Fairfax County officials are disappointed that Tuesday’s last-minute “fiscal cliff” bill does not address a solution for sequestration cuts that threaten Northern Virginia’s economy.
Board of Supervisors Chair Sharon Bulova said she was grateful Congress took action and passed the bill, which keeps the Bush-era tax cuts for individuals making less than $400,000 and couples making less that $450,000. It also makes permanent the fixes for the Alternative Minimum Tax and delays government spending cuts for two months.
“Even though it’s not a comprehensive resolution to everything at least people are talking and at least things have gotten started,” she said. “But we’re disappointed that we still have waiting to do.”
Bulova worries delaying automatic sequestration cuts until March leaves the county in “limbo” and will harm the economy.
“Part of our frustration is that the business community is holding back on making investments or maybe filling vacant office space … because they’re not sure what’s going to happen with federal cuts,” she said. “It’s sort of like pulling the band-aid off slowly.”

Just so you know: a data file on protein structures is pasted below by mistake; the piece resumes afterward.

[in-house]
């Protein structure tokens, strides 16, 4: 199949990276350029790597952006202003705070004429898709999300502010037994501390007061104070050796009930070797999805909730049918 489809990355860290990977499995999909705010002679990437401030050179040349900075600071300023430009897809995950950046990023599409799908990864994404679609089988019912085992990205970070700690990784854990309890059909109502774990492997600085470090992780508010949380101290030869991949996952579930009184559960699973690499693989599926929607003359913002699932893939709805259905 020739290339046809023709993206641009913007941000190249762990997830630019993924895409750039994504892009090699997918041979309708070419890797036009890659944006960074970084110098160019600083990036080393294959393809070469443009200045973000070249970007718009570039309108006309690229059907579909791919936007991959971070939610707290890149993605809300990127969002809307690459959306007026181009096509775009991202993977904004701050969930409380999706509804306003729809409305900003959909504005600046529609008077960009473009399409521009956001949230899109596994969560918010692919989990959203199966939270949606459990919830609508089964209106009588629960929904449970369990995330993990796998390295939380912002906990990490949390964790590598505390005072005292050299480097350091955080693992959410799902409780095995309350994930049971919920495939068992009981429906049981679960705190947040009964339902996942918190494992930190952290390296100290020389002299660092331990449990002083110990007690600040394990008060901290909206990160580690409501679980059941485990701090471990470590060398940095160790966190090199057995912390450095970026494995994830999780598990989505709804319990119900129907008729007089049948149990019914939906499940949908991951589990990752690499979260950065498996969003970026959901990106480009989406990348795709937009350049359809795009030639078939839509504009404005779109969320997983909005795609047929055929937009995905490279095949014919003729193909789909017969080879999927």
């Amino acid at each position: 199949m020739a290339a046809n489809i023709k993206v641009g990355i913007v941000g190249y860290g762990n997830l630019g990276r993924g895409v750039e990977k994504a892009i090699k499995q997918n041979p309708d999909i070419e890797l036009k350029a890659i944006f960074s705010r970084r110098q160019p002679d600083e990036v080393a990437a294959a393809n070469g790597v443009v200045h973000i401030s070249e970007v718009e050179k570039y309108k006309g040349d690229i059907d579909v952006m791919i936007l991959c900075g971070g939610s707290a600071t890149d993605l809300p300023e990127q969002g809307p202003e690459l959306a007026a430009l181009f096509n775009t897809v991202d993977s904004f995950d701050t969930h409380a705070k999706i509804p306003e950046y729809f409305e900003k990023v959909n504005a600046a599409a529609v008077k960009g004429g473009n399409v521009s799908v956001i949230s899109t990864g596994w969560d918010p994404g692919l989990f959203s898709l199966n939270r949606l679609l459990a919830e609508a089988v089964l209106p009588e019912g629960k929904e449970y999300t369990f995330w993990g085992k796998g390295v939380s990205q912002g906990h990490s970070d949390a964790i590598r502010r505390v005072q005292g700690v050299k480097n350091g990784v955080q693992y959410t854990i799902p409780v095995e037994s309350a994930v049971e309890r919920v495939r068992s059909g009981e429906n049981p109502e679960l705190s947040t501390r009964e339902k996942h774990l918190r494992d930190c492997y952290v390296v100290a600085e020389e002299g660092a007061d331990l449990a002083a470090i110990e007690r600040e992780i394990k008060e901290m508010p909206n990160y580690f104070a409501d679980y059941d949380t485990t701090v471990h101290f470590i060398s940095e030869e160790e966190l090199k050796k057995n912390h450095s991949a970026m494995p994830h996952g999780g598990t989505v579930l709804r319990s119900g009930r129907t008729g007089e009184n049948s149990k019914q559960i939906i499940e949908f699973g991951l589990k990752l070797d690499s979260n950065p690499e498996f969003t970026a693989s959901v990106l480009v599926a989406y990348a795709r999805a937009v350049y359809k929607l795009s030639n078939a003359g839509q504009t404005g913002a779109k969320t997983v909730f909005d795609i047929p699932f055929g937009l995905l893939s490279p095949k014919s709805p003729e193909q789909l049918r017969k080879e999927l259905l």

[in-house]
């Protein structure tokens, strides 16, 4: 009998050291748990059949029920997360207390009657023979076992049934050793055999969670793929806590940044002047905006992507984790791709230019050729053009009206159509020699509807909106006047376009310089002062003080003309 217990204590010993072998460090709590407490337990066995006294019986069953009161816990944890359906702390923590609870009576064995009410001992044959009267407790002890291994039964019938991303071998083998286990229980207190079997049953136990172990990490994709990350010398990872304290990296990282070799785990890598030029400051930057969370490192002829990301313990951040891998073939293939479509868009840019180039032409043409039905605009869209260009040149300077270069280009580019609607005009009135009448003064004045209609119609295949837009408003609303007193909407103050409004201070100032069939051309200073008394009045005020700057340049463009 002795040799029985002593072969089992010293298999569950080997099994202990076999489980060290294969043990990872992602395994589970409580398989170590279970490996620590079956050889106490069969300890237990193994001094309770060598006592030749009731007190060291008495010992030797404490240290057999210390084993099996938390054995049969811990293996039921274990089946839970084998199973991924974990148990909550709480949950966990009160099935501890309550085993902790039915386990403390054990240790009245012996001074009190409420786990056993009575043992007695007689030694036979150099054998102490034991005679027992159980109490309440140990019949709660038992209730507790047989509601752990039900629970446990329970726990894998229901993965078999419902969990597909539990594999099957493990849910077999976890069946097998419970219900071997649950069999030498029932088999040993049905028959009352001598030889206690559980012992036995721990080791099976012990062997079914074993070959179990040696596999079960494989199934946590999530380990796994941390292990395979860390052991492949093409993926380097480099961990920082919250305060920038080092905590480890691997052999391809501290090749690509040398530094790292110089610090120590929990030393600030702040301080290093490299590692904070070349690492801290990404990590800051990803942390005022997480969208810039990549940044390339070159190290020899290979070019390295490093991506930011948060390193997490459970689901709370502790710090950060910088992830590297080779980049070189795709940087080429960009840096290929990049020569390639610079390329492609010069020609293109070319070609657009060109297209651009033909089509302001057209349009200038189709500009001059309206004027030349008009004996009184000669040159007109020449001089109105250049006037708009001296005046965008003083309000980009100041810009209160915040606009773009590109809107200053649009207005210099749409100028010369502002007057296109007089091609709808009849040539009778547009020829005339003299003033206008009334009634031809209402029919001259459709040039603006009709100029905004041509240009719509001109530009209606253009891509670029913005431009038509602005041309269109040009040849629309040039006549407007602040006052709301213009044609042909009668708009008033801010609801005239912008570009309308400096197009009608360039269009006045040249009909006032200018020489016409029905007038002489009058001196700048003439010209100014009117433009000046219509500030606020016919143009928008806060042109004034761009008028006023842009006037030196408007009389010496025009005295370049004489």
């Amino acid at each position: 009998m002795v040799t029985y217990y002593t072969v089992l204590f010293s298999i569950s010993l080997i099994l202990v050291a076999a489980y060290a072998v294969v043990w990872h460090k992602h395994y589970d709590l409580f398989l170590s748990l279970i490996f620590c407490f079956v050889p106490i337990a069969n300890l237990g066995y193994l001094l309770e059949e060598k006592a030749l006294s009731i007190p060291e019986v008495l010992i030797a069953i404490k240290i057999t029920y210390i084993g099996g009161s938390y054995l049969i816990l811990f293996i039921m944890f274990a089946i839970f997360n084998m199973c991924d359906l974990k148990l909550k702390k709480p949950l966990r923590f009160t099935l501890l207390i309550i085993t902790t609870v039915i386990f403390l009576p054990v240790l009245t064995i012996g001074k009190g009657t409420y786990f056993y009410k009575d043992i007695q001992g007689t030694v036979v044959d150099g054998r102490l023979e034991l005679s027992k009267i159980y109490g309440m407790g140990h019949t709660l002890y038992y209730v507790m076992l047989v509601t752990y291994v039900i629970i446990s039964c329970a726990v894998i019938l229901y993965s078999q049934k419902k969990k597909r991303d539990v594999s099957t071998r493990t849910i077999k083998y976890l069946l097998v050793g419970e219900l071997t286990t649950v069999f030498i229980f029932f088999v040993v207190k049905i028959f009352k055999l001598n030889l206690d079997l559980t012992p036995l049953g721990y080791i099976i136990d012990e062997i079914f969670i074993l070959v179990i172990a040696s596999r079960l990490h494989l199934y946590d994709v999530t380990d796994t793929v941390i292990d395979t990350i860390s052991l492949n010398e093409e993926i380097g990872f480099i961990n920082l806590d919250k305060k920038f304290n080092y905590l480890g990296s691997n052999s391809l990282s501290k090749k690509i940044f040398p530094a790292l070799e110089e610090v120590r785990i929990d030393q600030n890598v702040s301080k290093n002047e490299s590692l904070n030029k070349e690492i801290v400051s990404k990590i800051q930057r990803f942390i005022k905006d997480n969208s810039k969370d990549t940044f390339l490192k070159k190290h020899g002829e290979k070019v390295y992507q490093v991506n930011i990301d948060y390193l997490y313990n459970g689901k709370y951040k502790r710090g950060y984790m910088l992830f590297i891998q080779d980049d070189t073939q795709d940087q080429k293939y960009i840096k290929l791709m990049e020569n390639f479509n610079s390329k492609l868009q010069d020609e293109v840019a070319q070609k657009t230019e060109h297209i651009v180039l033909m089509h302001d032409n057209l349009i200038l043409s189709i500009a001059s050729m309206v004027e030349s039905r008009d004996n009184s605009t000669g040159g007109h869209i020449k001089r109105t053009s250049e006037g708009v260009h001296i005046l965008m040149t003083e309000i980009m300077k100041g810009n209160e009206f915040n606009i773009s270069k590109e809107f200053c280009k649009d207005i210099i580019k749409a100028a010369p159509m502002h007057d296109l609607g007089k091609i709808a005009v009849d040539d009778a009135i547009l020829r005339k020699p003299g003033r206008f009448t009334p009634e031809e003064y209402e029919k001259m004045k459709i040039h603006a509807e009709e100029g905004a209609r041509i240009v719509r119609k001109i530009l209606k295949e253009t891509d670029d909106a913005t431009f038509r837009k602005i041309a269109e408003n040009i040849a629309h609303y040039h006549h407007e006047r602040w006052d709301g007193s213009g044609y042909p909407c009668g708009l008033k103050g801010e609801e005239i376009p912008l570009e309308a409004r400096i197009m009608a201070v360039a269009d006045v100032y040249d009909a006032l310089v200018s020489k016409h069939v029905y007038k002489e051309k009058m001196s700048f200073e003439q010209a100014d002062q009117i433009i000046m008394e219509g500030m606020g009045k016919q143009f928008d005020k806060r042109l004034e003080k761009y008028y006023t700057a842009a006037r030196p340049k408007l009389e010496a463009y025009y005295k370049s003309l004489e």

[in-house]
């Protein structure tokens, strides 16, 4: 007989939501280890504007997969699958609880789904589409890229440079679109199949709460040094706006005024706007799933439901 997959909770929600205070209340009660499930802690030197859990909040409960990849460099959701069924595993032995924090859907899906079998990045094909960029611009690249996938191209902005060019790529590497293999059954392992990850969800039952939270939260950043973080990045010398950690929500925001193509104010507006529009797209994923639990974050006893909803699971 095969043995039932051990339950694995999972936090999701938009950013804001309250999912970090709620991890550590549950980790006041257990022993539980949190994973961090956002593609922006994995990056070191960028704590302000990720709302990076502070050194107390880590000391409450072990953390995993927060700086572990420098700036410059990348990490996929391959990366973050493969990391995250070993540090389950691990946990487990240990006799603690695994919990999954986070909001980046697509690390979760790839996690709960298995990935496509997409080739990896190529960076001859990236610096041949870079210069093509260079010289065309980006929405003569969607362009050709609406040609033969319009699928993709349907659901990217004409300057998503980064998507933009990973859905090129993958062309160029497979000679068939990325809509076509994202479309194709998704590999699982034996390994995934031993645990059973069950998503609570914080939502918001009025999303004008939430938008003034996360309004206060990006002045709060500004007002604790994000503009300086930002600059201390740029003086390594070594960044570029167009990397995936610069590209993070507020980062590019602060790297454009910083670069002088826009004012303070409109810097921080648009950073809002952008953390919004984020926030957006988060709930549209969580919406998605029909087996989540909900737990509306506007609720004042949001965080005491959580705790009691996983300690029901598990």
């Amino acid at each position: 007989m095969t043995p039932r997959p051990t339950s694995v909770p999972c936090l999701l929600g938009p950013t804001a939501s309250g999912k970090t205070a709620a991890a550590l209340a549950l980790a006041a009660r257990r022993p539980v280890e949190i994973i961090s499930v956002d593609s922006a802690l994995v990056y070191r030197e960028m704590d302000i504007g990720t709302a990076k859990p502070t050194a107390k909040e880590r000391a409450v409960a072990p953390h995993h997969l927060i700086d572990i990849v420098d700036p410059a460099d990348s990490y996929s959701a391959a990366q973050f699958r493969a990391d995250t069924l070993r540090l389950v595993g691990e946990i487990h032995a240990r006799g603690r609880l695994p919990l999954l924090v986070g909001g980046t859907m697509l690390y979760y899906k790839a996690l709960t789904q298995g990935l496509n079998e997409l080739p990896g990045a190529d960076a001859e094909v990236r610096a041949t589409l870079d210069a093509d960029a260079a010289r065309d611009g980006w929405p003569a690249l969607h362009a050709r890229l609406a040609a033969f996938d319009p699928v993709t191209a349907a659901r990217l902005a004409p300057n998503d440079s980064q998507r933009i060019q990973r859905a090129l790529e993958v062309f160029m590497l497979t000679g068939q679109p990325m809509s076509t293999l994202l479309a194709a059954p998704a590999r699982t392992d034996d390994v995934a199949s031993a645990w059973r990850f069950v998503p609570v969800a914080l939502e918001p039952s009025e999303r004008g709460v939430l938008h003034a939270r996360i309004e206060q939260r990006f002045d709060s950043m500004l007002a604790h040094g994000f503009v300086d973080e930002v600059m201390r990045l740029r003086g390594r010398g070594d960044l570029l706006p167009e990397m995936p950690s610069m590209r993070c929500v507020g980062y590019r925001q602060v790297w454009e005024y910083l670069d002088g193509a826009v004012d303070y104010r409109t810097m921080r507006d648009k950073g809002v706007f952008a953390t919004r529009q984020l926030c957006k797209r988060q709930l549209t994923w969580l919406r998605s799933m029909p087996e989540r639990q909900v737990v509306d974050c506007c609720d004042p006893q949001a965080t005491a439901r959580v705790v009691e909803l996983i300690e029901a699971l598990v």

County Executive Ed Long agreed mounting uncertainties could affect private sector growth.
“It’s going to keep businesses from readjusting and moving forward,” Long said.
Long noted the General Assembly’s 2013 session, which ends in February, would be over by the time sequestration is back on the table.
Working without knowing what the effects of the sequester cuts will be will only hamper the Assembly’s ability to act, Long said.
Long expressed doubts that Congress would be able to reach any sort of comprehensive package by the March deadline.
“It’s not like they haven’t been talking about this,” he said. “That’s what worries me … I just think it’s going to be much more difficult over these next two months than it has been over these last few months for them to reach some type of accord and I sort of find that frightening.”
In an email, Fairfax County Chamber of Commerce President and CEO Jim Corcoran said the Northern Virginia business community understands the difficult issues that go along with getting national debt under control, but "when dealing with the federal budget, Washington needs to focus on making targeted cuts, and the defense budget should not carry a disproportionate share," he wrote.
He added the Chamber hoped Congress would "work quickly to get the nation’s financial house in order and make smart, necessary and targeted cuts to spending and avoid a thoughtless slash to defense spending through sequestration.”